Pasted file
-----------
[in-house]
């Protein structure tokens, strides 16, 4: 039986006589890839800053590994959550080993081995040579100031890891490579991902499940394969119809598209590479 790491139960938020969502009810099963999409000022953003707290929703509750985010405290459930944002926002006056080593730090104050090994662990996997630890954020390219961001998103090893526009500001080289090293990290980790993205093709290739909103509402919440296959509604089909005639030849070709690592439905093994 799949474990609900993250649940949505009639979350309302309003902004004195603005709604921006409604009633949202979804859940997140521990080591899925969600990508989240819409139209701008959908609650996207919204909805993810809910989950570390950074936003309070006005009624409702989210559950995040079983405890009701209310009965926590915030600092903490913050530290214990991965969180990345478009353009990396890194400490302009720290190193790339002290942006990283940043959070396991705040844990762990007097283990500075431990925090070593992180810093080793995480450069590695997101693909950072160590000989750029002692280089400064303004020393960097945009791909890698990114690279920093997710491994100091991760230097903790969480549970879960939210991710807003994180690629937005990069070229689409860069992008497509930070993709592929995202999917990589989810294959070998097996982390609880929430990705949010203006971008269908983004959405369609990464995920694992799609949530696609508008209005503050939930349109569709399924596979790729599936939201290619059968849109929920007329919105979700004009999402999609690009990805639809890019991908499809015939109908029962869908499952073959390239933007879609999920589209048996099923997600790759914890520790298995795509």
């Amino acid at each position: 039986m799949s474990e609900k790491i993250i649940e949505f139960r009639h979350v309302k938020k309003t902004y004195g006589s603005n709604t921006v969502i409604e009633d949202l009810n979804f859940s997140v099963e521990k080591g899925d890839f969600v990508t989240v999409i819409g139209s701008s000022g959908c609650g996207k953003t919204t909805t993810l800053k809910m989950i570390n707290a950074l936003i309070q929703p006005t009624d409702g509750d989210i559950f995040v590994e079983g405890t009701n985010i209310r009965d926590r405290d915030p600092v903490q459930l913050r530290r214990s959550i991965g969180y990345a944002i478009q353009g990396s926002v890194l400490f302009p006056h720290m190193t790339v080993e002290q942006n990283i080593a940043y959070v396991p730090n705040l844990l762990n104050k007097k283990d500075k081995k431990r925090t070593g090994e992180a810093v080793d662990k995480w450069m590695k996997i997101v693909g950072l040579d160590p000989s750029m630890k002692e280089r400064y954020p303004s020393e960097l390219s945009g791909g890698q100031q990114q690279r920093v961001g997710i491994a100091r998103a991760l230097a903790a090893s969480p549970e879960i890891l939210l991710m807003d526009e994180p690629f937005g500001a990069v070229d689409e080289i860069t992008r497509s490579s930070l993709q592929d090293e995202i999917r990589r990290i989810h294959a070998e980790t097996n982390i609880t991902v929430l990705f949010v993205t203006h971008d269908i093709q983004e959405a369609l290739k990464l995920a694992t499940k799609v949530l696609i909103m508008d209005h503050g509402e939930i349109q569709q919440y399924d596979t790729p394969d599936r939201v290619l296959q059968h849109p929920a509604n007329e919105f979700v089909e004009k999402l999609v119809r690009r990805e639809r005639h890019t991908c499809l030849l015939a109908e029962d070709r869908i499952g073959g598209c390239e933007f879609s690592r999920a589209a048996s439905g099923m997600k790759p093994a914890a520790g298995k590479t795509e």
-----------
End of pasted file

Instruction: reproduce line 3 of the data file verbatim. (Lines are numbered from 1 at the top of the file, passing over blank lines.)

């Amino acid at each position: 039986m799949s474990e609900k790491i993250i649940e949505f139960r009639h979350v309302k938020k309003t902004y004195g006589s603005n709604t921006v969502i409604e009633d949202l009810n979804f859940s997140v099963e521990k080591g899925d890839f969600v990508t989240v999409i819409g139209s701008s000022g959908c609650g996207k953003t919204t909805t993810l800053k809910m989950i570390n707290a950074l936003i309070q929703p006005t009624d409702g509750d989210i559950f995040v590994e079983g405890t009701n985010i209310r009965d926590r405290d915030p600092v903490q459930l913050r530290r214990s959550i991965g969180y990345a944002i478009q353009g990396s926002v890194l400490f302009p006056h720290m190193t790339v080993e002290q942006n990283i080593a940043y959070v396991p730090n705040l844990l762990n104050k007097k283990d500075k081995k431990r925090t070593g090994e992180a810093v080793d662990k995480w450069m590695k996997i997101v693909g950072l040579d160590p000989s750029m630890k002692e280089r400064y954020p303004s020393e960097l390219s945009g791909g890698q100031q990114q690279r920093v961001g997710i491994a100091r998103a991760l230097a903790a090893s969480p549970e879960i890891l939210l991710m807003d526009e994180p690629f937005g500001a990069v070229d689409e080289i860069t992008r497509s490579s930070l993709q592929d090293e995202i999917r990589r990290i989810h294959a070998e980790t097996n982390i609880t991902v929430l990705f949010v993205t203006h971008d269908i093709q983004e959405a369609l290739k990464l995920a694992t499940k799609v949530l696609i909103m508008d209005h503050g509402e939930i349109q569709q919440y399924d596979t790729p394969d599936r939201v290619l296959q059968h849109p929920a509604n007329e919105f979700v089909e004009k999402l999609v119809r690009r990805e639809r005639h890019t991908c499809l030849l015939a109908e029962d070709r869908i499952g073959g598209c390239e933007f879609s690592r999920a589209a048996s439905g099923m997600k790759p093994a914890a520790g298995k590479t795509e």